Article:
Two big U.S. players in the financial advisory industry hope to cash in on a major regulatory change in the United Kingdom that is expected to drive a sizable chunk of traditional commission providers out of business and force established professionals to upgrade their skills.
Officials at Raymond James Financial Services Inc. and Pershing LLC think that they have the know-how to provide the U.K. market with the kind of independent, fee-based, open-architecture platforms that are thriving here.
The 28,000 retail advisers in the U.K. could drop to 20,000 or fewer by the start of 2014, according to the London office of Ernst & Young LLP.
Behind this potential plunge is the regulatory scheme called the retail-distribution review, which takes effect Jan. 1. Under the regime, advisers must make clear to clients whether they offer independent advice or are limited to proprietary products.
Investors will choose whether to pay upfront commissions or asset-based fees. Commissions paid by product sponsors directly to advisers — long a staple of the U.K. market — will be banned.
The changes are forcing U.K. advisers to make the transition from sales to advice, and many are going independent or looking for new providers to facilitate the move. But many others are unable or unwilling to adapt to the regulatory climate, Malcolm Kerr, a director at Ernst & Young's financial services division, said in a report last month.
So with many advisers expected to leave the business, it is possible that “the supply of advice will not be equal to the demand,” Mr. Kerr wrote.
That is why Raymond James and Pershing see opportunities in the United Kingdom. The regulatory change is “a positive for us,” said Cynthia Poole, director of relationship management for Raymond James Investment Services Ltd. in London.
Raymond James Investment Services has been recruiting independent U.K. advisers since 2001 and has £2.97 billion ($4.77 billion) in client assets. It targets stockbrokers, investment managers and independent financial advisers (known as IFAs) with at least £25 million under management.
Pershing, too, sees the market coming its way.
“We see some of those [U.K. advisers] spinning off and becoming their own [firms], and moving away from the commission model,” said Frank LaSalla, managing director at Pershing, who is responsible for the firm's foreign operations.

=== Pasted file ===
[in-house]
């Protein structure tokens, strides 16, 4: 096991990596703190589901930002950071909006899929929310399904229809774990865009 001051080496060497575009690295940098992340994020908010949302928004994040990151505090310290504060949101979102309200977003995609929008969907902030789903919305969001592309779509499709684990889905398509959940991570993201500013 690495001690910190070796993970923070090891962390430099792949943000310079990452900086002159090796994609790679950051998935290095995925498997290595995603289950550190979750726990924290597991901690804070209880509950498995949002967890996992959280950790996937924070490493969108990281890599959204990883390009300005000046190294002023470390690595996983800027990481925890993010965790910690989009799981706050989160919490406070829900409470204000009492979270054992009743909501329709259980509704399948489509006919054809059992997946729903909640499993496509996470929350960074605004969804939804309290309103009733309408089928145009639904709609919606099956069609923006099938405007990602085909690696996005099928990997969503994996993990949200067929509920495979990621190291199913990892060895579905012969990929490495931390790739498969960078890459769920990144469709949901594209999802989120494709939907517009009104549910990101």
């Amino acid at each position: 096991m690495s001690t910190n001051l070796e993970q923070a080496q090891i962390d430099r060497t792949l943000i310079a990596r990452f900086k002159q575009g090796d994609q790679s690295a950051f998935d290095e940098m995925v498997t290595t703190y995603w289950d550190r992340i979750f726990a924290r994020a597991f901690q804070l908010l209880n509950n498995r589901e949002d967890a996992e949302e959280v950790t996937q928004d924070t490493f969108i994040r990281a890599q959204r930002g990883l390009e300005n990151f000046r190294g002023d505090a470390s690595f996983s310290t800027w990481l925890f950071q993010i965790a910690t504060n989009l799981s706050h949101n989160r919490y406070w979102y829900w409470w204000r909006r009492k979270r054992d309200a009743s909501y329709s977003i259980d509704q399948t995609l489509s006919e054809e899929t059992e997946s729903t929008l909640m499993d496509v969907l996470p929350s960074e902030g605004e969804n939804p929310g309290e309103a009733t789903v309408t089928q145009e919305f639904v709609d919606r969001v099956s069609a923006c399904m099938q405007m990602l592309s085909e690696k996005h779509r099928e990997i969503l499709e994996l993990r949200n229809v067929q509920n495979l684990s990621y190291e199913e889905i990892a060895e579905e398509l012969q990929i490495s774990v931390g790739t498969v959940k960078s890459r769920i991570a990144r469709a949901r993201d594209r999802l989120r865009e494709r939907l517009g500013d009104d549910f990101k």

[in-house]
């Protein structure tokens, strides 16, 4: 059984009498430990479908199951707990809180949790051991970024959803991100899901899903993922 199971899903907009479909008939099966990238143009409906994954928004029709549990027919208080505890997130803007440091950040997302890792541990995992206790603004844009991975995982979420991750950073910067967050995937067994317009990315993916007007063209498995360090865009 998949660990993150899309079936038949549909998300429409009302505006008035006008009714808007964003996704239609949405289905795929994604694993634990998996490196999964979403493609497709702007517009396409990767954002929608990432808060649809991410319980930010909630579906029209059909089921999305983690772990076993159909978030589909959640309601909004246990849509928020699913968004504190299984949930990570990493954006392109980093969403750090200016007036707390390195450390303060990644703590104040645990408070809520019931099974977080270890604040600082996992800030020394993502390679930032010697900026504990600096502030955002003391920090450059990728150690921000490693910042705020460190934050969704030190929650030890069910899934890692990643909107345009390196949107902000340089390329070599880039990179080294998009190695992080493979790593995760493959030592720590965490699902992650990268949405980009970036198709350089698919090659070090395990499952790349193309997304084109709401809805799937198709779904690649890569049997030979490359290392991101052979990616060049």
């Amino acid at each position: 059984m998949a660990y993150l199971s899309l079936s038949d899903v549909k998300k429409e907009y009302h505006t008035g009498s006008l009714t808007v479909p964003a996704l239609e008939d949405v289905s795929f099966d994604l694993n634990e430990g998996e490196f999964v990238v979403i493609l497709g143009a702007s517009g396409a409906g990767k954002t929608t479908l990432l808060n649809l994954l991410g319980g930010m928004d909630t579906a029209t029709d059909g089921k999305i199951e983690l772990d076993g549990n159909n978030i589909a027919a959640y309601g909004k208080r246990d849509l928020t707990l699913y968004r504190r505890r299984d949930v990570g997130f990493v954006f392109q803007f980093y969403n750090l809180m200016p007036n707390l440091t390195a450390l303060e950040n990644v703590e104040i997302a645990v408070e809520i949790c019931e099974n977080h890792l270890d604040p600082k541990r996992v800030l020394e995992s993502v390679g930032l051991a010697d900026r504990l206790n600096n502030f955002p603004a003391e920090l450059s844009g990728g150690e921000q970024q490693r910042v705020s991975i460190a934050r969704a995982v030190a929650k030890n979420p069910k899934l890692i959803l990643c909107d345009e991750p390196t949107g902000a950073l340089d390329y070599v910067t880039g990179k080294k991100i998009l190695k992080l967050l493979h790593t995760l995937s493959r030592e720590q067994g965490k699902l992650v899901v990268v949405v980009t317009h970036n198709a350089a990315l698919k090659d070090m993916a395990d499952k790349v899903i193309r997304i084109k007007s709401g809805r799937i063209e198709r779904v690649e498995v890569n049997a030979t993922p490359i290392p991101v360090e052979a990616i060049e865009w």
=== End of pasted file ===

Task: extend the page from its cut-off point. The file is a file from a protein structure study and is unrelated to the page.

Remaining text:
Its U.K. unit, Pershing Ltd., provides fully disclosed clearing, as well as the Pershing Advisor Solutions brand, to target larger U.K. advisers, typically money managers or aggregators with £200 million or more under management. Pershing does not disclose its U.K. asset levels.
Although the U.S. firms may be well-positioned, they face head winds.
For one thing, the number of independent platform providers has expanded to the point where the market looks overcrowded, Ernst & Young said.
Assets on platforms have quadrupled in the past five years, and E&Y expects to see growing pressure on margins and consolidation. At the same time, “the [U.K.] industry remains concerned about the cost of regulation, which is skyrocketing,” Ms. Poole said.
BALK AT PAYING
Shiv Taneja, London-based head of European research at Cerulli Associates Inc., wonders if U.K. investors will balk at paying for advice, which they have always perceived as free.
Despite the risks, the Americans think that they are well-positioned to compete in a growing IFA market, as well as for the traditional stockbroker and investment manager breakaway advisers — similar to the registered investment adviser segment that they serve in the United States.
“Increasingly, we see these [stockbroker] firms centralizing their investment approach, where the relationship manager manages the relationship, and the investment work is done elsewhere,” in an attempt to make the client dependent on the firm, said David Hazelton, Raymond James' head of U.K. recruiting.
That trend, plus constant mergers and takeovers, is driving stockbrokers to go independent, he said.
The biggest competitive threat for U.S. firms could end up coming from one another.
Raymond James uses Pershing to clear its U.K. business and is “quite sensitive if they start to approach some of our [adviser] clients,” Ms. Poole said.
“At this point, there's not a lot of overlap … But we're concerned.
Pershing is sizable,” Ms. Poole said.
“We have a relationship with Raymond James. We don't view them as a competitor,” Mr. LaSalla said.
“We would not speak to their advisers … Our market is the larger [asset management] firms.” he said.
The U.K. market has been more segmented than the one in the U.S., with insurance companies, fund managers, banks, IFAs, and higher-end stockbrokers and investment managers all vying for customers.
Mr. Kerr figures that only about 20% of advisers have switched to fee-based investment advice.
The retail-distribution review also requires advisers to meet a qualifications standard that is roughly equivalent to the first year of an undergraduate degree.
“There's been a significant effort to increase professional [standards] if you're giving advice to clients, and the [regulatory changes] have been weeding out some of the smaller and lesser qualified” providers, Ms. Poole said.
The professional requirements are “more akin to a chartered financial analyst” designation than simply passing a licensing test, she said.
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